Wood's only fear was "that the small boys would annoy the animals, and perhaps kill them before they have a chance to propagate." Woods called on the public to aid in protecting the animals from the more vicious children. One can envision Elliot Wood's gravestone inscribed with the words: "Great Squirrel Liberator." But that's not the case.
"In a comparatively short time," The Post continued, "the animals will multiply and become a source of amusement to the numerous children who run and play on the grass under the trees."
But how is it possible that, at that time, squirrels roamed Virginia but not right across the Potomac, in Washington? A 2008 feature in The Post claims the native squirrel population had been wiped out due to hunting. But I wanted to confirm with an expert.
John L. Koprowski is a professor at the University of Arizona. I found him via Wikipedia, where he is identified as a "leading expert on the ecology and conservation of squirrels." And my confidence in his expertise was assured when I discovered that his email address included the word "squirrel."
"Pretty amazing critters," he wrote to me from China. He thinks urban development was partially to blame for the silence of the squirrels. "Eastern gray squirrels prefer relatively closed forest and don't typically do well in very open forests, such as prairie edges or urban areas that have been cleared," he wrote. "I would hazard a guess that the trees of the Capitol area were cleared and young (not producing much seed); thus, it was a suboptimal habitat."
During that time, he informs me, "great squirrel migrations were common" as forests were cleared. But fondness for the little beast had not waned. "Such augmentations and translocations were incredibly common during the 1800s and 1900s as many wanted to bring a bit of home with them."
Whatever the reason for the great squirrel dearth, it appears Wood's campaign worked. In 1903, the mall was teeming with squirrels, so much so that concerns grew there would not be enough shelter for them in the cold winter months (never mind the fact that squirrels are hardy enough to shrug off the cold). A concerned Treasury Department employee wrote Woods: "It may not have occurred to you that my little friends the squirrels in the Capitol grounds may possibly be short of houses for the approaching winter," the letter reads. "They have increased considerably in number, and may suffer if they are not provided for."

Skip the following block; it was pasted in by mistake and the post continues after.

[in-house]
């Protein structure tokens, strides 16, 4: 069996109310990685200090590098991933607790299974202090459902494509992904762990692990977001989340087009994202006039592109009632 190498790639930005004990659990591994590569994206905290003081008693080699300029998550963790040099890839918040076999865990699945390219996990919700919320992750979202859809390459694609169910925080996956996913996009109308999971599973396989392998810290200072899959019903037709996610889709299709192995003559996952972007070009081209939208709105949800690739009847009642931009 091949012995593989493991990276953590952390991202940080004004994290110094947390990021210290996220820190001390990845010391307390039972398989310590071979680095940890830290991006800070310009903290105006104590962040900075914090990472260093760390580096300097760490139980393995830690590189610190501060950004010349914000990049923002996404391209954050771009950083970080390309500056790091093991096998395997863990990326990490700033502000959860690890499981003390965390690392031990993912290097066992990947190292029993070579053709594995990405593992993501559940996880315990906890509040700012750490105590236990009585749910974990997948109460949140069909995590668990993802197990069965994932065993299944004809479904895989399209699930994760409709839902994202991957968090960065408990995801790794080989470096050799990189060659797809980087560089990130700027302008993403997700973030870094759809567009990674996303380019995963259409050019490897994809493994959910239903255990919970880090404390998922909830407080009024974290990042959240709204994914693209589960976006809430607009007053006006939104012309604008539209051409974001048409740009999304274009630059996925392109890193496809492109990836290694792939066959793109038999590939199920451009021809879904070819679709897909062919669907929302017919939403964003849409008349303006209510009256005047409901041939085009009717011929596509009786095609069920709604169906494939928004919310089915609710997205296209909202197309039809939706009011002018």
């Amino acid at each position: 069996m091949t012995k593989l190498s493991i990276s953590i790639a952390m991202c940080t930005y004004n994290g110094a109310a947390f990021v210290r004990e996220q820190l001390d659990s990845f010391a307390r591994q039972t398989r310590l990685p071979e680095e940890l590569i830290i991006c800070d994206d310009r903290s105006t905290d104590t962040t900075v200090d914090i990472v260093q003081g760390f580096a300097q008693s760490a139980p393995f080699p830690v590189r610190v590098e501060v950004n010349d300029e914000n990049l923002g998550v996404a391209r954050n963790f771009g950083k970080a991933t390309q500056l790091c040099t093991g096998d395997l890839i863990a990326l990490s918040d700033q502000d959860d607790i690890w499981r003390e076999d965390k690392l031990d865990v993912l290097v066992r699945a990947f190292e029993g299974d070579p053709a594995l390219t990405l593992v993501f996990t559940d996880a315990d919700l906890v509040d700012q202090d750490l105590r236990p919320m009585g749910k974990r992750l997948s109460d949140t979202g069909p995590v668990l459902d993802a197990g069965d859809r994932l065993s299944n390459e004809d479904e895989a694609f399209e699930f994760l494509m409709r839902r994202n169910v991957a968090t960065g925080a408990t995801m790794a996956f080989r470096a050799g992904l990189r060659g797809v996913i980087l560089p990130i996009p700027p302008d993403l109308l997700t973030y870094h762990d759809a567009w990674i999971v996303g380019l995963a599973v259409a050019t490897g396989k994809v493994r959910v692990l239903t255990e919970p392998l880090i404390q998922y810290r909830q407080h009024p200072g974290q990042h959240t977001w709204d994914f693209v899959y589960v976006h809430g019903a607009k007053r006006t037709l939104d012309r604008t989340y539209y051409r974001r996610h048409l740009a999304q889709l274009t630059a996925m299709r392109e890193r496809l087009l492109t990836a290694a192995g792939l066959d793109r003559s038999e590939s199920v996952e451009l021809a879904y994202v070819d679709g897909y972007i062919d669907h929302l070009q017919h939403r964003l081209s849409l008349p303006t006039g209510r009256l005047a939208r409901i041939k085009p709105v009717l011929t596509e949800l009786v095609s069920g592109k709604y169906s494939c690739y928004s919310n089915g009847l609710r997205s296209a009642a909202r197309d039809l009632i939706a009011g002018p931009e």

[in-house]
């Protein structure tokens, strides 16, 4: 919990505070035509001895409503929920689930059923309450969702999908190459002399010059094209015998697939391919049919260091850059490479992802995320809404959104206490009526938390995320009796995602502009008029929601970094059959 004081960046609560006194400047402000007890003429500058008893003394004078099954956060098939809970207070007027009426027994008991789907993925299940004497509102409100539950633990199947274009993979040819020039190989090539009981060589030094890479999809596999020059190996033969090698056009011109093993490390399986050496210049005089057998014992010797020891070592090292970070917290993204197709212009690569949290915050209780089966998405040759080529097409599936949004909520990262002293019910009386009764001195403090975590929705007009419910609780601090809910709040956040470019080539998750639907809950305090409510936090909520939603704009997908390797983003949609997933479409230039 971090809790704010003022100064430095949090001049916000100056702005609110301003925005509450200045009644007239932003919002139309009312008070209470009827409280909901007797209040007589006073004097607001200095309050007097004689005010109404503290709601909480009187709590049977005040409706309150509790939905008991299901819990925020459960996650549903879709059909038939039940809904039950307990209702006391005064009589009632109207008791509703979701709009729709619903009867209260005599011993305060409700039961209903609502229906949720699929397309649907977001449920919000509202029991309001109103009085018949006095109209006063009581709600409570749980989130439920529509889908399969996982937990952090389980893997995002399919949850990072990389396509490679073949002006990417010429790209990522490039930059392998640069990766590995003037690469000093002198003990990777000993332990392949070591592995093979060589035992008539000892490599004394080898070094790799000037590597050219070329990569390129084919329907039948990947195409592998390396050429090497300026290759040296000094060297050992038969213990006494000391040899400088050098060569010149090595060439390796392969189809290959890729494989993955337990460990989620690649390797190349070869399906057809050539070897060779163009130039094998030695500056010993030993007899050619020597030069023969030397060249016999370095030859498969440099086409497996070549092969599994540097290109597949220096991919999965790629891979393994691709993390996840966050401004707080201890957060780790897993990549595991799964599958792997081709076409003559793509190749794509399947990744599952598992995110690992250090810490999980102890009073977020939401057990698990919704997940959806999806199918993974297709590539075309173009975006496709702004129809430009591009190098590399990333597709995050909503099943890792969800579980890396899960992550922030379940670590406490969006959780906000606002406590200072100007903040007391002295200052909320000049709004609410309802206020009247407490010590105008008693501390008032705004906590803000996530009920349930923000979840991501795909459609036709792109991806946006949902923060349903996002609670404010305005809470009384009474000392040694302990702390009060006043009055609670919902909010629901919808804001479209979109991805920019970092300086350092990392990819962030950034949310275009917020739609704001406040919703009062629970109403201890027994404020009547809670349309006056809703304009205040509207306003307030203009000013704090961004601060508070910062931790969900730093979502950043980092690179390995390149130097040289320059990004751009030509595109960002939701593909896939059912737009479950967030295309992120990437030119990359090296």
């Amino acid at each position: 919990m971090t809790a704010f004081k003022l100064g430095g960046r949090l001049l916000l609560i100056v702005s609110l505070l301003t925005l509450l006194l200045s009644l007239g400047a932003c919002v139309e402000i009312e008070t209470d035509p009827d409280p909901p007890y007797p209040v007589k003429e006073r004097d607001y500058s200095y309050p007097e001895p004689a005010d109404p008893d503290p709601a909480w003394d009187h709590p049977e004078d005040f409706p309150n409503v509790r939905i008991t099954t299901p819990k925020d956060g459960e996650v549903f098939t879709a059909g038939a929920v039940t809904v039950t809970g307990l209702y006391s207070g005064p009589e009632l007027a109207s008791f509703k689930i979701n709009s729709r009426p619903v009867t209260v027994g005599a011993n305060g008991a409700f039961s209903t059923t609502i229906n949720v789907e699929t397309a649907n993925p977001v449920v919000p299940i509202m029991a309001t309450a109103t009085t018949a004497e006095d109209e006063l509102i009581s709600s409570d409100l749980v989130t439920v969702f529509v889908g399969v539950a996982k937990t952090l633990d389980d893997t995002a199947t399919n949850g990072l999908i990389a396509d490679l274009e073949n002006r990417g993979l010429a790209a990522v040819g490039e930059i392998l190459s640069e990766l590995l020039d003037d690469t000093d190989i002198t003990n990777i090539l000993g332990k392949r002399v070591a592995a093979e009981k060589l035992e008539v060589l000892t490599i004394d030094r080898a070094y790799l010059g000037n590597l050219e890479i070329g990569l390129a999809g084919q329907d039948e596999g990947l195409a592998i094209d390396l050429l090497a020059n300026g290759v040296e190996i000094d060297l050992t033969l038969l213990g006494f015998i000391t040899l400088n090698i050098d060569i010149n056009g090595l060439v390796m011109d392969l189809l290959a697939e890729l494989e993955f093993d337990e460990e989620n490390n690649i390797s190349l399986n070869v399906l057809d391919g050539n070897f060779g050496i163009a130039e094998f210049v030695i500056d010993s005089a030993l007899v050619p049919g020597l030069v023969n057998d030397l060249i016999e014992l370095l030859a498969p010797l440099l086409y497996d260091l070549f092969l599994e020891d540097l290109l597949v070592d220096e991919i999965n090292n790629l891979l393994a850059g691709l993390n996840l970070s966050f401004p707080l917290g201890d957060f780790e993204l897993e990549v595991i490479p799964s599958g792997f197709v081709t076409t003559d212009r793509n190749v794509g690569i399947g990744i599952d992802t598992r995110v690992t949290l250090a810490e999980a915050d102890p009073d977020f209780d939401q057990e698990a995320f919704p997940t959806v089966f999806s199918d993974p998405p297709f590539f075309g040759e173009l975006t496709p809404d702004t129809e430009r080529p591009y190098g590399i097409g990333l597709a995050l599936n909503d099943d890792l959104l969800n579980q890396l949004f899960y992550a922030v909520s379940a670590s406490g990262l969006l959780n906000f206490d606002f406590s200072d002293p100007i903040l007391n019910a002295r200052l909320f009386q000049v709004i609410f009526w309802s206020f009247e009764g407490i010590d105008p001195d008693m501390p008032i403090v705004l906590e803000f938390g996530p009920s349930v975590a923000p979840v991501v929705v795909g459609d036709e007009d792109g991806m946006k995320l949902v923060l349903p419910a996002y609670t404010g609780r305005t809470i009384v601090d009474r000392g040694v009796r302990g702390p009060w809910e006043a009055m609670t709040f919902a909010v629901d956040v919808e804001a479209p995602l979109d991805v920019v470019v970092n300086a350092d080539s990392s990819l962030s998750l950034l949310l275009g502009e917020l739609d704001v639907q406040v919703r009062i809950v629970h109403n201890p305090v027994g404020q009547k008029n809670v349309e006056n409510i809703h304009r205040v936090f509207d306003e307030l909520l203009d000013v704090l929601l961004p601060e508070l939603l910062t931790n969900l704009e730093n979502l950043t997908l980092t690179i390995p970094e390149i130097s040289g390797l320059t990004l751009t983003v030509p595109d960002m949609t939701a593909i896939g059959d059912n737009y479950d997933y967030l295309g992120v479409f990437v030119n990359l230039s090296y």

Not everyone in the District was happy with the change in fauna, however. "It is a fact that the squirrels in the Capitol grounds, while somewhat amusing, are nevertheless a nuisance in several respects," a resident named H.B. Dodges wrote. Aside from the squirrels' habit of driving birds away, "by robbing their nests," the rodents had reportedly been stealing nuts from the homeowner's walnut tree. "They are about the place nearly every day and on Thanksgiving Day, one of them sat on my porch railing and looked at me as I sat at my desk, as imprudent as anything could be, as much as to say, how can you help yourself! I don't want to kill or injure them, but I must protest myself in some way." Or, as we would say today, Dodges felt that the squirrel was indicating the homeowner should "come at me, bro."